Commentary

New Chancellor Faces A Taxing Question On Tech Giants

Mark Zuckerberg is a realist. You don't get to be a billionaire several times over without knowing which way the wind is blowing.
Right now, he realises the public outrage at legally avoiding taxes in highly lucrative markets, and paying them in areas with lower or zero tax rates, is just not acceptable.

Hence, today we have the announcement that he accepts that Facebook companies will have to pay more tax.

He probably feels it will be seen as a magnanimous gesture that will boost his brand image. Far from it, I think most people would have the reaction that it's only right the tech giants should pay something resembling their fair share of tax. And while we're at it, what about all those years you (legally) played the system? How about a rebate?

Anyway, it's interesting timing. Zuckerberg's comments come at exactly the same time that the UK faces a massive question. Does it carry on, as it has promised, with the 2% Digital Services Tax -- or does it use the wiggle room it previously gave itself to wait on OECD rules that are due to be published some time later this year?

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It was the latter Zuckerberg was talking about. He was accepting the OECD is moving away from only enforcing tax being paid in a country when business is physically carried out there to a system that better reflects the digital economy where business might happen via a server in a far-off country.

Zuckerberg is actually acknowledging that something that is going to happen whether he likes it or not and it will undoubtedly lead to new tax rules that will see Facebook pay more. It's a little like looking at the weather radar and accepting a storm is coming.

What he is not saying is that he welcomes a direct tax on digital services, akin to what the Chancellor is due to bring in this April. That kind of direct, extra tax on transactions cannot be avoided legally. It's an obstacle that cannot be sidestepped by clever accounting. That is why he's accepting OECD rules and not reference direct taxes.

Why? Because one can imagine there will still be plenty of room for companies to loan themselves massive sums that get paid back via low-taxation havens, moving gargantuan sums of money from lucrative markets to offshore havens or at least, low-tax developed markets. They will still be able to charge themselves a fortune to use their own name and branding via another gargantuan sum that gets paid to the aforementioned range of low taxation havens.

Profit? What profit? It all went in paying for the rights to call ourselves by our own name.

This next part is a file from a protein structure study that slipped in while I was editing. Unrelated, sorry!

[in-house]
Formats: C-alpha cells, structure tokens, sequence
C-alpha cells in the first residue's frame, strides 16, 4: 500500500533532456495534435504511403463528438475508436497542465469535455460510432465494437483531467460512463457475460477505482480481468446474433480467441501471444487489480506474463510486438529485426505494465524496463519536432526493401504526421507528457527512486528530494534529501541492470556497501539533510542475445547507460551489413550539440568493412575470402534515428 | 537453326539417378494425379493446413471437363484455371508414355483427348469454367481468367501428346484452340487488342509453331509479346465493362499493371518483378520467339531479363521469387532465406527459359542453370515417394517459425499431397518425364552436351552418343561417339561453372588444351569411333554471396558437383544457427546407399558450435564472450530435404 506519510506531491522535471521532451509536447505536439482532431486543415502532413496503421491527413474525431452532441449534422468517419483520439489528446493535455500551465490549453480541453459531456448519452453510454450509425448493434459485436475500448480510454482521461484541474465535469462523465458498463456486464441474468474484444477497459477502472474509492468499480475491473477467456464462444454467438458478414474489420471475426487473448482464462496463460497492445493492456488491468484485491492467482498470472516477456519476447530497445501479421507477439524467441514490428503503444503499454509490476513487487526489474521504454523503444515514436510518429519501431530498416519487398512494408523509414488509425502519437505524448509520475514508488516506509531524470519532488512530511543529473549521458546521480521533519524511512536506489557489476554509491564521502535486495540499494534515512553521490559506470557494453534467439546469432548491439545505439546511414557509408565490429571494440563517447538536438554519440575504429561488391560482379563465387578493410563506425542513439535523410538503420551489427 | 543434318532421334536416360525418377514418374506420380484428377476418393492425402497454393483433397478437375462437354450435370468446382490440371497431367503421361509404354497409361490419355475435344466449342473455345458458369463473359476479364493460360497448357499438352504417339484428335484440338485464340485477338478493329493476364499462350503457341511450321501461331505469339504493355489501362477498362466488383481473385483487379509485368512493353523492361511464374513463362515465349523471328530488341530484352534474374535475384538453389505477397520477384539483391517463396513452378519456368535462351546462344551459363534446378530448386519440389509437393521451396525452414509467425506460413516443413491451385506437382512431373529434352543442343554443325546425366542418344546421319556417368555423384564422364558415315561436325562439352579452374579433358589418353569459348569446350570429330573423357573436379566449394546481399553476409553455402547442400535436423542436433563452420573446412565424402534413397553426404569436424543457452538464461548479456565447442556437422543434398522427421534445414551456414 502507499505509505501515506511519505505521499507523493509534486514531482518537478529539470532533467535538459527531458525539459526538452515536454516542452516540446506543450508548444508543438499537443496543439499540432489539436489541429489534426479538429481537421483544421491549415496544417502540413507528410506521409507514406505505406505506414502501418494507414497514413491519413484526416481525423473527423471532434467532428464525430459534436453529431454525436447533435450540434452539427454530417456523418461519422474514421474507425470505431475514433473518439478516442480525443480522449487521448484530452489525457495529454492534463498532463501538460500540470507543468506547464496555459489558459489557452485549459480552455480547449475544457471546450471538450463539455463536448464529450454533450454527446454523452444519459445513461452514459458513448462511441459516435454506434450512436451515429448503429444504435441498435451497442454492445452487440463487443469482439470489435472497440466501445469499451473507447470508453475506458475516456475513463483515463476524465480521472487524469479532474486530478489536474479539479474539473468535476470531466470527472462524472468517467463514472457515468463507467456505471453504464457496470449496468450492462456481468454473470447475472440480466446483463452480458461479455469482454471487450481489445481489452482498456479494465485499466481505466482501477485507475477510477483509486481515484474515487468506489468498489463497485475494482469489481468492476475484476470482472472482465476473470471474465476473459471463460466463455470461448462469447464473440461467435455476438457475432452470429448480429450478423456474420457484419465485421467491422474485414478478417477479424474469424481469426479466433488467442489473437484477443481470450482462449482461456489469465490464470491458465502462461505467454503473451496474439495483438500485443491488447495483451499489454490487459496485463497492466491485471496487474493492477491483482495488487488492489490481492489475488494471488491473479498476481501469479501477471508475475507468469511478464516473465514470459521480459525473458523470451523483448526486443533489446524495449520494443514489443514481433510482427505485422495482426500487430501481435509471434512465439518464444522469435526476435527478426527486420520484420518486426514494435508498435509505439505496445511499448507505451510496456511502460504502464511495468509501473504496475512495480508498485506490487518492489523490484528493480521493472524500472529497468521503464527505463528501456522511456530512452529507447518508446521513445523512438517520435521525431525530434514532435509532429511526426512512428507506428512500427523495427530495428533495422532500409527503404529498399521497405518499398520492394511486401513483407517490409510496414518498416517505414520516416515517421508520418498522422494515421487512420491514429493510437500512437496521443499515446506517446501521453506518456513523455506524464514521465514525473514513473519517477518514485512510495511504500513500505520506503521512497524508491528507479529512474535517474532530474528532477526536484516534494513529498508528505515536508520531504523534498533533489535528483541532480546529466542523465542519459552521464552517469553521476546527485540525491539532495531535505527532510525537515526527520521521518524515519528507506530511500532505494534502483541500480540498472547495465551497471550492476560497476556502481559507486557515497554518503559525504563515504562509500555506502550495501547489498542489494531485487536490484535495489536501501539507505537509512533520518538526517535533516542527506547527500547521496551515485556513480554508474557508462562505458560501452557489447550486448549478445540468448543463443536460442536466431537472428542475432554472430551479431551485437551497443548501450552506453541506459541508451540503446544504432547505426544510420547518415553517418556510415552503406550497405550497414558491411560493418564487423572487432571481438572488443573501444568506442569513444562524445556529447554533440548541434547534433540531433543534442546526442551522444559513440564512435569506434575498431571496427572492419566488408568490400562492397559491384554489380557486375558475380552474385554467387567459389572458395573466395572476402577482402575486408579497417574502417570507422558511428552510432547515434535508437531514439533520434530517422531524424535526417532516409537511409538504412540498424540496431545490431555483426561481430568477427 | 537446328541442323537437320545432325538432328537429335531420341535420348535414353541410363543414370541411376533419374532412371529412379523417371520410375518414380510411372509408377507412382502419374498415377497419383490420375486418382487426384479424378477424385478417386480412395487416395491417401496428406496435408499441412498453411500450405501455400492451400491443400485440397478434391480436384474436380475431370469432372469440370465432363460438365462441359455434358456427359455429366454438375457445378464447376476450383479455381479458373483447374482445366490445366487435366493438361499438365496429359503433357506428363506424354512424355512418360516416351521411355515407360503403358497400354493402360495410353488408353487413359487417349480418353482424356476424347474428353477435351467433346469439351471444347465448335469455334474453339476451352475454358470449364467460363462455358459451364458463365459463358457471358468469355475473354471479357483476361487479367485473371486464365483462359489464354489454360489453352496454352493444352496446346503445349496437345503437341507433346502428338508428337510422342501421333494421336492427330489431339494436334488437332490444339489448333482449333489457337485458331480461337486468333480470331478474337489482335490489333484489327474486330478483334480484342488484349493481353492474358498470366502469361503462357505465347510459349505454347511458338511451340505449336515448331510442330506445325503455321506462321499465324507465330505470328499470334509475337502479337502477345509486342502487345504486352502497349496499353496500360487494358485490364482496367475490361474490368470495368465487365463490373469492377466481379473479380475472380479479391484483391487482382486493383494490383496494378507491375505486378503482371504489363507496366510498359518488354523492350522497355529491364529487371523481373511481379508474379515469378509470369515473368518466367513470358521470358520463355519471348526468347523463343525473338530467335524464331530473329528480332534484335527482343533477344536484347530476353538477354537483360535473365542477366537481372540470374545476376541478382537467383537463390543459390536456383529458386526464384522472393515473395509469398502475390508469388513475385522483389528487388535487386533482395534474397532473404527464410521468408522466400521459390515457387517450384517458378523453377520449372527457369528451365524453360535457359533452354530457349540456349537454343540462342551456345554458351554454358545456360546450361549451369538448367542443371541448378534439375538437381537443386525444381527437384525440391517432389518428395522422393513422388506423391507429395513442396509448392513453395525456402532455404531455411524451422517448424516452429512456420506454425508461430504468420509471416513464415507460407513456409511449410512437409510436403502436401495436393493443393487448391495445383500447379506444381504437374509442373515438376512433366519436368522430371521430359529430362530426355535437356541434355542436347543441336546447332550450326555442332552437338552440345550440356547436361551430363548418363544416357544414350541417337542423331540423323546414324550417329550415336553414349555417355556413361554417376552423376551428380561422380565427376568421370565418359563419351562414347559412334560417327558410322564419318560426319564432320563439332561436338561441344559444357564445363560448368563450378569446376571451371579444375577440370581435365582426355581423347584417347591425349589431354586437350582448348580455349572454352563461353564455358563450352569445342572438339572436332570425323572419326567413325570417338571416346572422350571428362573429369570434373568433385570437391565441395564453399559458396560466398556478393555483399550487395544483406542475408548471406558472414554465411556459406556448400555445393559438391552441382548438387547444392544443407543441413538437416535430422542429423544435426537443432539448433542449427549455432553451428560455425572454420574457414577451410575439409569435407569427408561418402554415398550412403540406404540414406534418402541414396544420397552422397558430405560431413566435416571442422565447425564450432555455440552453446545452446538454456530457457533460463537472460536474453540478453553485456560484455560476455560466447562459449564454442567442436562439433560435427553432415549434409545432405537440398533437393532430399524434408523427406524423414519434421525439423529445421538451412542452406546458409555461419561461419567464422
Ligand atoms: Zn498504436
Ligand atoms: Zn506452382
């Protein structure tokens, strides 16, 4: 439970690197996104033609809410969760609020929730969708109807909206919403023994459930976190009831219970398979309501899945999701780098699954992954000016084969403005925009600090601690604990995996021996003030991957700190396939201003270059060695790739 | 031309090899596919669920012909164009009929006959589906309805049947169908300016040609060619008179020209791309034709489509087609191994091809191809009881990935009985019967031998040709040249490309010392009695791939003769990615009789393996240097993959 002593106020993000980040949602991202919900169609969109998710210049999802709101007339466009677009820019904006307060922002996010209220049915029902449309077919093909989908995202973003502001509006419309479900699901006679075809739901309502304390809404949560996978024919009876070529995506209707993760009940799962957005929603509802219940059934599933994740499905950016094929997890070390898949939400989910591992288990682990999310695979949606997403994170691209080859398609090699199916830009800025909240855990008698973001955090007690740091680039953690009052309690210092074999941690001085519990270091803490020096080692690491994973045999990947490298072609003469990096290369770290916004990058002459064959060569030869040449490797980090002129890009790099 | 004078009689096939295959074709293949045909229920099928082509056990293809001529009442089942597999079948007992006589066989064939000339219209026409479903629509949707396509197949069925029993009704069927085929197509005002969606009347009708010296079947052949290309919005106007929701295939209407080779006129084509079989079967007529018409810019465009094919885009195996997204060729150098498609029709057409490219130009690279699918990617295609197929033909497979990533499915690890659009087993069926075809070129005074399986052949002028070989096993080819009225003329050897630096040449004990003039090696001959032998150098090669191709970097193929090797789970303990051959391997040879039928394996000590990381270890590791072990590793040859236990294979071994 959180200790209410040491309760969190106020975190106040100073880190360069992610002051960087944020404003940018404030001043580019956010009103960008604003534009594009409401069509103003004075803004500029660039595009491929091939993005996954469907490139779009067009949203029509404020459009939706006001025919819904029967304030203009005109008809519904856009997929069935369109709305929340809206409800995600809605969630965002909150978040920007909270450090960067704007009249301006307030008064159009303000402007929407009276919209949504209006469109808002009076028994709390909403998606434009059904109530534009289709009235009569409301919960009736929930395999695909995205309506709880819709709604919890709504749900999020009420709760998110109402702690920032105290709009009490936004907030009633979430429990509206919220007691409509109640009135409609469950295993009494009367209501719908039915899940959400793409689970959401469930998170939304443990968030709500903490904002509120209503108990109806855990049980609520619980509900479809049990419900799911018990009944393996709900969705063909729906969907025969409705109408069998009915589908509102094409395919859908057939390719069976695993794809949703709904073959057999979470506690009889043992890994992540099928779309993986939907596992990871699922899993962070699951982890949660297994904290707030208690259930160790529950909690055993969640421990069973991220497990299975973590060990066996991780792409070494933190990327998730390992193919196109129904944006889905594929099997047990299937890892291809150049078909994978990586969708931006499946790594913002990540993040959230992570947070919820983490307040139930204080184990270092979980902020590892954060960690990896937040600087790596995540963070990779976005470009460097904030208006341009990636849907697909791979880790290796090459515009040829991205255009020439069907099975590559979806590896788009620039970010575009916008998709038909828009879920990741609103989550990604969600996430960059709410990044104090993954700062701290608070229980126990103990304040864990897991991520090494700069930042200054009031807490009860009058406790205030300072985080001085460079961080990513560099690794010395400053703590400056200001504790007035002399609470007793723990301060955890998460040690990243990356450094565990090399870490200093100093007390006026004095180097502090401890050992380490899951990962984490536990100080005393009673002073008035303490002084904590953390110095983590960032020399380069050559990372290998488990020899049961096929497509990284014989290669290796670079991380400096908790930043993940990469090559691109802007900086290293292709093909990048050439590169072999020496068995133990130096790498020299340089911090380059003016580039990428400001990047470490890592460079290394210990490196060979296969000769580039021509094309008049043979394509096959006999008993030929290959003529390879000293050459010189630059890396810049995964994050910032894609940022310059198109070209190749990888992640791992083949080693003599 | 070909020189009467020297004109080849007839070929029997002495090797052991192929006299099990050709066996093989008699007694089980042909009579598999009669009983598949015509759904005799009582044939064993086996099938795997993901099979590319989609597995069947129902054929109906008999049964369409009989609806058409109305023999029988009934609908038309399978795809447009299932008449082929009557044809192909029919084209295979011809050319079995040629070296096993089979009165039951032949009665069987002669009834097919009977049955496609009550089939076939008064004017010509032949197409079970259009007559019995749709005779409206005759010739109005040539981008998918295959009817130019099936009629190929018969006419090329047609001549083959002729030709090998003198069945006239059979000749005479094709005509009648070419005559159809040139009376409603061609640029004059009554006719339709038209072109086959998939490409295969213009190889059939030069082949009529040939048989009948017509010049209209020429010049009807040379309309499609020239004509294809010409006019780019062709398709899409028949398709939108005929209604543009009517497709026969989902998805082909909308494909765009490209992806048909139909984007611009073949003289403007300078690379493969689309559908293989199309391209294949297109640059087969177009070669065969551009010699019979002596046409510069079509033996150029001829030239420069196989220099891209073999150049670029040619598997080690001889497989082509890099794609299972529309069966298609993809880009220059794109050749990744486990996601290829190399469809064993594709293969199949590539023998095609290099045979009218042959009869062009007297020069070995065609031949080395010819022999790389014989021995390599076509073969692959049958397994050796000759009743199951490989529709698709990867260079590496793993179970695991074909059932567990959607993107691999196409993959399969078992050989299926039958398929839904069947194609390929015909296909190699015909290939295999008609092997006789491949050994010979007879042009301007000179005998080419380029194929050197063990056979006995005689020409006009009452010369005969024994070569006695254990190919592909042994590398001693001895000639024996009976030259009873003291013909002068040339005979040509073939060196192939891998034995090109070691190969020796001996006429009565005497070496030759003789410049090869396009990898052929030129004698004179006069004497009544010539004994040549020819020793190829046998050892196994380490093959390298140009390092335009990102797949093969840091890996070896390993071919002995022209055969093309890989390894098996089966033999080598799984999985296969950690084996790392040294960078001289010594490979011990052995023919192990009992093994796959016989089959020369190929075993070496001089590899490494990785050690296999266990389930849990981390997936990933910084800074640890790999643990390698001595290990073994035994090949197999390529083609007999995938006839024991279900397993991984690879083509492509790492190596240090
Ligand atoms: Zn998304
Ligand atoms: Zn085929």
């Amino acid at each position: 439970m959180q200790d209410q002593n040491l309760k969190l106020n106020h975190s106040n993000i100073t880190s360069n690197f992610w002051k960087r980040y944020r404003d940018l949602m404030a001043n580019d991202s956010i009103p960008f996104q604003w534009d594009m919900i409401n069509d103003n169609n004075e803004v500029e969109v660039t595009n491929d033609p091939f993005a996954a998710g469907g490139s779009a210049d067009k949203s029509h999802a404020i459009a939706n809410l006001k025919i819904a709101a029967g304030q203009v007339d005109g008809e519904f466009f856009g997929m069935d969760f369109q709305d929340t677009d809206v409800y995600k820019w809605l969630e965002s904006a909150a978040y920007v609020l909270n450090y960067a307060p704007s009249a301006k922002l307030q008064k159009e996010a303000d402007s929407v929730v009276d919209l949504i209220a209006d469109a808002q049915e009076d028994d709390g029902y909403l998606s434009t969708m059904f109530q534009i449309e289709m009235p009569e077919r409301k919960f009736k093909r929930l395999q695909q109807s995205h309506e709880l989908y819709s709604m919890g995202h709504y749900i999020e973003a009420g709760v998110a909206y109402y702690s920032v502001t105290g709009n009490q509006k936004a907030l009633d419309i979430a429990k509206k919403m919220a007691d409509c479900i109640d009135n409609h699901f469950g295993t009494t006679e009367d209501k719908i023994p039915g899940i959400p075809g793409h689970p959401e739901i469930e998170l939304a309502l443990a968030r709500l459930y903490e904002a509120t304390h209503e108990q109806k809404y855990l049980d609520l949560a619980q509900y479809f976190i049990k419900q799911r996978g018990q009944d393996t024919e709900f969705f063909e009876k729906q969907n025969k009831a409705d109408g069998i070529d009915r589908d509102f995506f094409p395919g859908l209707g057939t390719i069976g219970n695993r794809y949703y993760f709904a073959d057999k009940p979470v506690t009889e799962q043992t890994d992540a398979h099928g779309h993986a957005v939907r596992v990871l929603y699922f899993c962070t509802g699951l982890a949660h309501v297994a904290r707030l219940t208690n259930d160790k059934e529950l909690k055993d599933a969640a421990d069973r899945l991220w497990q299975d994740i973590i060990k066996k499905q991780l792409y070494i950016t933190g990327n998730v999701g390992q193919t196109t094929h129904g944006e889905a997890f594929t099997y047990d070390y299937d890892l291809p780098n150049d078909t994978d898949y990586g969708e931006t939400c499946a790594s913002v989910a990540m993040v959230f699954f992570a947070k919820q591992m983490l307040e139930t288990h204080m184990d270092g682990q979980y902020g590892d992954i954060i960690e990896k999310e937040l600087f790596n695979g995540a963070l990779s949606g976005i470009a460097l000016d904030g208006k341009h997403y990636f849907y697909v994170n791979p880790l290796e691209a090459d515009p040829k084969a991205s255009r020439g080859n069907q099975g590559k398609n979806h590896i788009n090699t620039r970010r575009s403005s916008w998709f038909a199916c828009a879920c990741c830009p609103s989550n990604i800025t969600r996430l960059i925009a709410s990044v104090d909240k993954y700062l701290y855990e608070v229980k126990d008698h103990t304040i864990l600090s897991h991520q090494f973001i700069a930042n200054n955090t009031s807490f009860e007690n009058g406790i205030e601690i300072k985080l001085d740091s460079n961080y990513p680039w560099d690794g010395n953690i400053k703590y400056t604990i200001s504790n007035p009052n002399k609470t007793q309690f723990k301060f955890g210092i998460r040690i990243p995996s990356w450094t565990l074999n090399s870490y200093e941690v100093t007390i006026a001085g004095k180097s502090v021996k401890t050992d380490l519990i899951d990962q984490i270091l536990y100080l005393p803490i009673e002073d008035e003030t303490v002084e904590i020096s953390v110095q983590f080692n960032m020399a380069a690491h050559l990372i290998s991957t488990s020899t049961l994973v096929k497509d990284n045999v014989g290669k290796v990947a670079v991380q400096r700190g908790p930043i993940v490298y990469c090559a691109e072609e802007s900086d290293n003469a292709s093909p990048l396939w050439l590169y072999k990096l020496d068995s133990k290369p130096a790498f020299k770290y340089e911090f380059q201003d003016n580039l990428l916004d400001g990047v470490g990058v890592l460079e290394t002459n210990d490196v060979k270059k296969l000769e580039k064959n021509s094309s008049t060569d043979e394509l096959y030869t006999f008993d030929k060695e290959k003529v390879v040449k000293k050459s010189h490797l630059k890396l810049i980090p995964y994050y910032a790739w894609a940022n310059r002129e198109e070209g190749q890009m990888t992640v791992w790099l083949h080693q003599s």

So, Zuckerberg is accepting the lesser of two evils here. OECD rules have been years in the making, and they will land at some point.

Digital Services Taxes are a new idea and are much less avoidable than taxes on profits. It's little wonder that Zuckerberg is opting for more of the same -- only a little more fairer, rather than a completely new form of direct taxation.

It shows the mood music coming out of America is for the OECD side in the argument when it tells the UK to hold off on April's new direct tax. American threats led to France dropping its equivalent of the Digital Services Tax, and the UK has already given itself the excuse of OECD rules being introduced to follow suit.

At this point, look stage right and we have a new Chancellor entering the fray.

As Sajid Javid decided to walk, rather than accept being under Boris' thumb, we have a new Chancellor, Rishi Sunak. He is a fresh face who has made no promises to tax the tech giants.

Anyone else see an almost certain climb down in the making. A guy who has never been on tv interviews saying he is coming after the tech giants is now the Chancellor. He can easily say the tax is "postponed" until the new OECD rules come in.

It's the tone being set by President Trump and it's the direction of travel Zuckerberg has said he'll accept, in what appears a little like a plea bargain deal -- we'll accept OECD but don't get us started on new direct digital taxes.

We have three weeks to see how this one plays out. Regular "MAD London" readers will know I've suspected for a long time the Digital Services Tax would be kicked into the proverbial long grass.

Today, we have a new Chancellor, Boris desperately needing to keep America sweet for a new trade deal and at least one tech giants saying he'll agree with OECD rules and pay more tax on profits in the country where they originate.

It seems there's only one direction of travel here, doesn't it?

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